Incidence rates are falling for lung cancer, the leading cancer killer of both men and women in the US. This is the conclusion that a new analysis from the National Cancer Institute has come to, with previously unrecognized trends found with regard to age, ethnicity, race, sex and cancer subtype.
The findings of Dr. Denise Lewis and her colleagues at the National Cancer Institute (NCI) are published in CANCER, a peer-reviewed journal of the American Cancer Society (ACS).
According to the American Lung Association (ALA), lung cancer causes more deaths in the US than the next three most common cancers – breast, colorectal and pancreatic cancer – combined. In 2014, it is estimated that 159,260 Americans will die as a result of lung cancer.
Before the new research, it had been acknowledged that lung cancer incidence rates were falling across the US, but little was known about trends relating to the different subtypes of cancer, such as squamous and small cell carcinomas, or about different demographic groups.
Dr. Lewis and her colleagues have expanded the scope of previous analyses on lung cancer. Their study is an attempt to provide a clear picture of the state of lung cancer in the US in order to aid researchers in their monitoring of the population’s lung health.
The research team analyzed data collected as part of the Surveillance, Epidemiology, and End Results (SEER) program, a source of population-based information that provides comprehensive data on cancer incidence and survival.
The aim of the study was to bring the classification of lung cancer subtypes up to date, as well as discovering the specific rates of the subtypes among different ethnic groups. Specifically, they examined the rates within white and black people in the US diagnosed from 1977-2010, and non-white Hispanic people, Asian/Pacific Islanders and white Hispanic people diagnosed from 1992-2010.
The researchers found that the rates of squamous and small cell carcinomas had fallen since the 1990s, at a much steeper rate in males than females. The rates for unspecified lung cancers also declined during this period.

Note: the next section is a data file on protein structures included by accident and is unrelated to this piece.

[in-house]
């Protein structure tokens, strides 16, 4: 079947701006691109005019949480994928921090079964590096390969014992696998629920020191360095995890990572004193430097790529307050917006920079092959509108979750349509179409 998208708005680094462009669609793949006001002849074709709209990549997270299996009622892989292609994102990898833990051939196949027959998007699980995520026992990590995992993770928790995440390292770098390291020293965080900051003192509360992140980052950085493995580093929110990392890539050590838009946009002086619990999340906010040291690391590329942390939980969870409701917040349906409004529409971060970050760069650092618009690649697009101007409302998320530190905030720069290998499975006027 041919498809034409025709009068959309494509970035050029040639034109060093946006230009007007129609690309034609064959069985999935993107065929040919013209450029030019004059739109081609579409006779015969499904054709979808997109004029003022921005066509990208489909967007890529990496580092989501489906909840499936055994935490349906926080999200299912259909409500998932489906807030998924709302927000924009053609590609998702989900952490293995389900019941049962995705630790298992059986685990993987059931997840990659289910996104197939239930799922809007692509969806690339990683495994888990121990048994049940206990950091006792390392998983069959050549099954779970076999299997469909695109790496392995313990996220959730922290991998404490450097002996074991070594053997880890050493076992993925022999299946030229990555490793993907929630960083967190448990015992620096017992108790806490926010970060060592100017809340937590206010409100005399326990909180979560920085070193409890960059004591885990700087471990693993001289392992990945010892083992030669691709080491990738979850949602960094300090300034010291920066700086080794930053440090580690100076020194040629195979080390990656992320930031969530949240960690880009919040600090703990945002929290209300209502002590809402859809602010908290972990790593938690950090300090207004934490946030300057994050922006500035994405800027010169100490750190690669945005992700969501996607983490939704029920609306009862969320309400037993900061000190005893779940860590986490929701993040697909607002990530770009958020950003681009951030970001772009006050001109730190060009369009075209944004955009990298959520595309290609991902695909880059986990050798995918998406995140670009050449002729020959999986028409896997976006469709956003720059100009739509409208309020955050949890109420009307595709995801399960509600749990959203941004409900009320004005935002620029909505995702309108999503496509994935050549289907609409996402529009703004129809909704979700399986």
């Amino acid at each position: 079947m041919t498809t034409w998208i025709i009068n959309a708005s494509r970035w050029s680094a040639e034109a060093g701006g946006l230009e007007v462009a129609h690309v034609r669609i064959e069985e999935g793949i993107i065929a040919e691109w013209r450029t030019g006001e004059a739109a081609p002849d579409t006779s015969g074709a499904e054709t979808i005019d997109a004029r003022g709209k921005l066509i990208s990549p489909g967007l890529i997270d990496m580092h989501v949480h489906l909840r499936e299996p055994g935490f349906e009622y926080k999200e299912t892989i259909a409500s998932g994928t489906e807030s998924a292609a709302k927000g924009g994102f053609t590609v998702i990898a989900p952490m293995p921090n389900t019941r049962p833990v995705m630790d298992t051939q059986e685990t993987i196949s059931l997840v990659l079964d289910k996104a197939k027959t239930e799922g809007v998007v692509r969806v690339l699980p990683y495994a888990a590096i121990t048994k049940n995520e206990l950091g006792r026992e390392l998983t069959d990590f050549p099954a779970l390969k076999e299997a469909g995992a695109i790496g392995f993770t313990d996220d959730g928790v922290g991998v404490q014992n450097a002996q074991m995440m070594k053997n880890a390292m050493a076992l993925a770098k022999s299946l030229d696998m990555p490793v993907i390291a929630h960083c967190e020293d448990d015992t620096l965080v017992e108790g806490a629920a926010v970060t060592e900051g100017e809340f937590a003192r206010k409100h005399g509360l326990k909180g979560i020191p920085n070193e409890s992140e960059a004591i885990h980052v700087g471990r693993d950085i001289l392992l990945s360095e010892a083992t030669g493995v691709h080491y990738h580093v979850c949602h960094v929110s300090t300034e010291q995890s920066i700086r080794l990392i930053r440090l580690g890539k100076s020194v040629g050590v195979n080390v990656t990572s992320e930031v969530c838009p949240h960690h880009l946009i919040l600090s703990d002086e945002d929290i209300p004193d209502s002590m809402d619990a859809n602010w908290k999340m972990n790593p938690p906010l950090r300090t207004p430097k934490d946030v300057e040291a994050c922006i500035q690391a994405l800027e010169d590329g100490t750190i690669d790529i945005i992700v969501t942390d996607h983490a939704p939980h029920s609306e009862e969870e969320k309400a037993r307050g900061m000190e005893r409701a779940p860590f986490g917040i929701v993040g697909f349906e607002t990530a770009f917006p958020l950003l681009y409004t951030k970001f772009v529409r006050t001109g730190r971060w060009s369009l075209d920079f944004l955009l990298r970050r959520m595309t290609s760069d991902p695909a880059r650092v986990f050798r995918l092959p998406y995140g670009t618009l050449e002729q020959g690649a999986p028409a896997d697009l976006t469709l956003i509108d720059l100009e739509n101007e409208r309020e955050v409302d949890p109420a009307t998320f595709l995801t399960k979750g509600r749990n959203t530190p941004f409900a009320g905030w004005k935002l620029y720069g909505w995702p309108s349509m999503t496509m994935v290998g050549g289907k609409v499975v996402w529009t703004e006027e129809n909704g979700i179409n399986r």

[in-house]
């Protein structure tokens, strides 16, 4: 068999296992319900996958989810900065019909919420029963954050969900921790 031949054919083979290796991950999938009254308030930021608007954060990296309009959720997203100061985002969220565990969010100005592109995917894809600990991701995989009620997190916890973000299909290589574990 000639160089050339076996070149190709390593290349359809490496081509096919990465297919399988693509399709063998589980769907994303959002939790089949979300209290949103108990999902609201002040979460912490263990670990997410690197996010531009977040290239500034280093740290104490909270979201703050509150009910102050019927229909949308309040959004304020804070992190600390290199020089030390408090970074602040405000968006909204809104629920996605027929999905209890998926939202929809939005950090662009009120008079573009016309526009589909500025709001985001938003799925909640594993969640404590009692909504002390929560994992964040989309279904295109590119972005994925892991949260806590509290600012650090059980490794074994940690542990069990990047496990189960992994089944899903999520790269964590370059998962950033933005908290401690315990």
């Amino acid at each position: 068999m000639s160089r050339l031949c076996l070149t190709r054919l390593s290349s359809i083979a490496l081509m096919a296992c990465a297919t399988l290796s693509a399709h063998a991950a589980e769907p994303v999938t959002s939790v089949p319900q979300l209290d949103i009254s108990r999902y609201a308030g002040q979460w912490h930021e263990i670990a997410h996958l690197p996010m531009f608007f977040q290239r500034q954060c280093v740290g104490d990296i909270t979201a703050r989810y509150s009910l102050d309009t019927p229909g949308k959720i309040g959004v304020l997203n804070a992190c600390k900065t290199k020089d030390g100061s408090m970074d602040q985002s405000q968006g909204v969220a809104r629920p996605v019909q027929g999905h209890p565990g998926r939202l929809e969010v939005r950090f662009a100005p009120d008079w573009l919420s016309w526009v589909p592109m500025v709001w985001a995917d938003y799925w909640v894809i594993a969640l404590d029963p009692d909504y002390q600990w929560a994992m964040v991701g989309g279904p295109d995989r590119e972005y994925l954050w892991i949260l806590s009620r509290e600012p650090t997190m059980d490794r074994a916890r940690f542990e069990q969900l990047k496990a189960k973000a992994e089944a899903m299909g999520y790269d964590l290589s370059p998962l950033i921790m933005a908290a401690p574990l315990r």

The rates for adenocarcinomas were found to have decreased in males up until 2005, after which they rose quickly until 2010 among every racial, ethnic and gender group. Most recent rates for adenocarcinomas were higher in young females than among males in all demographic groups.
The researchers also found that the ratios of lung cancer rates for males and females declined more among black and white people than among other racial and ethnic groups.
The authors suggest that changes in lung cancer rates reflect changes in the nation’s smoking habits – in frequency, duration, cessation rates and the composition of cigarettes themselves, which could influence the levels of toxins that can make their way into the body. Dr. Lewis suggests that the results “can serve as a place marker for our population’s changing lung exposures.”
“All lung carcinoma histologies are associated with smoking,” state the authors. The ALA identify that while around 90% of lung cancer cases can be directly attributable to smoking, other factors such as radon and occupational exposures identified as causing lung cancer are also associated with an increased risk caused by smoking.
The team concludes that the findings indicate the rates of lung cancer vary by subtype, ethnicity, gender, race and age. “It is important to monitor these changes as clinical cancer experts diagnose lung cancer and offer treatment based on specific characteristics of the cancer,” says Dr. Lewis.
According to the researchers, with renewed clinical awareness and surveillance, their findings could guide future studies of cancer risk and control.
Recently, Medical News Today reported on a study that found almost 1 in 10 cancer survivors continues to smoke after their cancer diagnosis.